“He did evil because he had not set his heart on seeking the LORD.” (2 Chronicles 12:14)
Today I’ll talk a little bit about this whole “persistence seeking” thing which I mention periodically: what it means, why it matters. If Celtic Christianity is the why of my life, then persistence seeking is the how.
I draw the name primarily from persistence hunting, an ancient practice in which early humans — a natural running animal and an apex predator, according to some biologists — would capture their prey by forcing the prey to keep running until it collapsed of exhaustion. Humans played to their incredible powers of endurance and thus overcame significant disadvantages of size and speed. Our ancestors would trot along, keeping the prey in sight. When the animal would attempt to rest, Fred Flintstone would put on a burst of speed to push the animal back into a run until it could no longer run. A human who simply chased the animal and tried to capture it would be unsuccessful, but a human who hung in the chase at a moderate pace would have food that night.
Many new Christians take off at a sprint in pursuit of Christ, and this is good. But eventually, nearly everyone must slow down. Everyone will hit a spiritual dry spell. What do you do when this happens? I admit that sometimes I’ve simply sat down and quit. At times in the chase, I’ve seen a patch of tasty-looking but poisonous berries, and stopped to enjoy something that seemed easier and more pleasant (only to receive a rude surprise). Of course, the berries have a residual effect that keeps me from getting back on the trail despite my best efforts, and I am compelled to heal. Sometimes this has kept me off the trail of the White Stag well past the point where I was fit to continue. Naturally, once I continued the pursuit, I found that the Stag had not gone nearly as far as I’d feared and that getting back onto the trail was the hardest part.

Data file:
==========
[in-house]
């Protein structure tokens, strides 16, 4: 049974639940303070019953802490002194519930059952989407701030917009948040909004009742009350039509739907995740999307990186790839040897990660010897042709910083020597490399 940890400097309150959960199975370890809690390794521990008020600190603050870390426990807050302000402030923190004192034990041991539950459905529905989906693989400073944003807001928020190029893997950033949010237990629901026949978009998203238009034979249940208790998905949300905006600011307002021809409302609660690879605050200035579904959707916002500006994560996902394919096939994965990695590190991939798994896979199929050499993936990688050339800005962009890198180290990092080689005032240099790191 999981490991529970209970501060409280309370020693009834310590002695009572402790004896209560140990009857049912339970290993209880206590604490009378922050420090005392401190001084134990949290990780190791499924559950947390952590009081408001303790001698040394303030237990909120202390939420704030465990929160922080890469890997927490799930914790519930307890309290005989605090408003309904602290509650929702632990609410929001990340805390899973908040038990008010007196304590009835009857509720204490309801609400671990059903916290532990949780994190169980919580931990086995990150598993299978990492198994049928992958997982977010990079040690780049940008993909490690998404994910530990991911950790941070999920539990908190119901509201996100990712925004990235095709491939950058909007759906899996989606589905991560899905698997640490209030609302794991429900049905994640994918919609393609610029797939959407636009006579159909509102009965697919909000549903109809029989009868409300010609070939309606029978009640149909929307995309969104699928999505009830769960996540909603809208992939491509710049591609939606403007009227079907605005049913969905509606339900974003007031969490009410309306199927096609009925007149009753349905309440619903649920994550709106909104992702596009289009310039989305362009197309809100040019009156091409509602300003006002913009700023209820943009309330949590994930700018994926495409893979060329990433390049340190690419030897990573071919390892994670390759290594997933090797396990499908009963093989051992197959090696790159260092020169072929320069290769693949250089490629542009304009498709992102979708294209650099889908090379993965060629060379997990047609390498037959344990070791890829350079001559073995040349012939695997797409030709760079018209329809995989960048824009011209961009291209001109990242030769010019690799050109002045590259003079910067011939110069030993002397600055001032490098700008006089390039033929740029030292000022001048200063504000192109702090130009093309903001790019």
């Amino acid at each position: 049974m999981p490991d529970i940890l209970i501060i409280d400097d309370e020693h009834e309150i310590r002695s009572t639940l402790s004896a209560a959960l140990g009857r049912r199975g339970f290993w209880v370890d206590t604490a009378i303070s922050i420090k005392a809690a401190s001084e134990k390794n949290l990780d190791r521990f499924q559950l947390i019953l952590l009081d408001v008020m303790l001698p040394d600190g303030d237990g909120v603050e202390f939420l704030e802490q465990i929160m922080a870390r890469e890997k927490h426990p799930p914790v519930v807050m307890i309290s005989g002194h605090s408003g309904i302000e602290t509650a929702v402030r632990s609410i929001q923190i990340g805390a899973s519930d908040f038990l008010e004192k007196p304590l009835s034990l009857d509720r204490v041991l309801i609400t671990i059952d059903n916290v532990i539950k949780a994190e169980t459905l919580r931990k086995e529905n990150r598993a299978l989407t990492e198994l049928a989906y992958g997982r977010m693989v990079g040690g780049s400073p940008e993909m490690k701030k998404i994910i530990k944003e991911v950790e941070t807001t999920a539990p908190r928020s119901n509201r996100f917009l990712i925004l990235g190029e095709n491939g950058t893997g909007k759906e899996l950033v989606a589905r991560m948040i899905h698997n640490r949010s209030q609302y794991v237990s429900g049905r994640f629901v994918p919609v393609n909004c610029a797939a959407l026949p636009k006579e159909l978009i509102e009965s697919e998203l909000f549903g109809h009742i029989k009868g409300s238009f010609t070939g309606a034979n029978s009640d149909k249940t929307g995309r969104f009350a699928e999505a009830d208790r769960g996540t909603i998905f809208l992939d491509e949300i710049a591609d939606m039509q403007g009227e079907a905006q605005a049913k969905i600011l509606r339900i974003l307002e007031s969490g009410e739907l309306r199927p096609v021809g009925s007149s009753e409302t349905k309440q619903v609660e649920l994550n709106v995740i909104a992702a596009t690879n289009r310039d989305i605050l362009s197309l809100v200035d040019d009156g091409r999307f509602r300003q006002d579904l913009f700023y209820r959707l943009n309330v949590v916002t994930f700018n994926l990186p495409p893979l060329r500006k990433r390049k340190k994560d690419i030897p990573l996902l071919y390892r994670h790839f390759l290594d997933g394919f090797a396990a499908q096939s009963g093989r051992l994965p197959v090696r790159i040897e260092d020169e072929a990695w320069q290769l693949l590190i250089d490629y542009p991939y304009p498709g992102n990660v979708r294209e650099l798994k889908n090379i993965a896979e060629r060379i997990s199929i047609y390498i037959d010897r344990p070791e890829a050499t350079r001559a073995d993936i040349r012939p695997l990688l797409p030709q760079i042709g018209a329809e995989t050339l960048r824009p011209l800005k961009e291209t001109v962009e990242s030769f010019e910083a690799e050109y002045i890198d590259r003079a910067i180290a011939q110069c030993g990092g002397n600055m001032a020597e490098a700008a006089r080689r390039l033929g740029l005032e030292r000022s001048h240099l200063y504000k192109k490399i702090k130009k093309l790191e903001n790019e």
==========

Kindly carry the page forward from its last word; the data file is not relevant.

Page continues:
Dallas Willard, in The Divine Conspiracy (an incredible book which changed my whole outlook on life and faith), wrote about how not sinning often replaced knowing God as the goal of Christian life. Willard points out that not sinning does not guarantee knowing God any more than not going to Rome guarantees arriving in Paris. But if you go to Paris, that implies not ending up in Rome. So by continuing to strive to know God — by continually pursuing the Stag — we end up not sinning. (Or at least, sinning less.) Neat!
So the race is not always to the swift; rather, we must simply stay in it. This is why I use the metaphor of persistence hunting. I refer to seeking in the same sense that we normally do in the church: constantly pursuing the heart of God and trying to know him better. In a broader sense of the word, an attitude of seeking will help us to realize that we’ve never reached the destination until we’ve gone on to Elysium. Whether you’re the Pope or the chief of sinners (or both), you will have to seek for your whole life. Sometimes great bursts of speed and effort will be necessary, but mostly you will simply have to hang in. Remember Paul: “I have fought the good fight, I have finished the race, I have kept the faith.” (2 Timothy 4:7)
I anticipate an obvious question: what does it even mean to seek after God? How do we do this? Of course, even in a regenerate state we will never truly catch the Stag, but we can continually draw closer. Time and again, I find value in participation in a Christian community of like-minded seekers who are not merely resting on their redeemed laurels but instead are continuing to pursue greater intimacy with His Highest. Wherever two or three gather in his name, there he is with them. Seek out things which, for you, make you reflect on his majesty. For me, this is spending time in nature — a reminder of the spectacular power of God which cannot help but drive me to my knees. Learn the things he has tried to tell you: through the Bible, through the words of other Christians (spoken or written), through the words and actions of other people. Finally, seek the presence of God in prayer. As Moses only saw the presence of God once in his whole life, so you may not directly know God’s presence. But some day you will: this side or the other.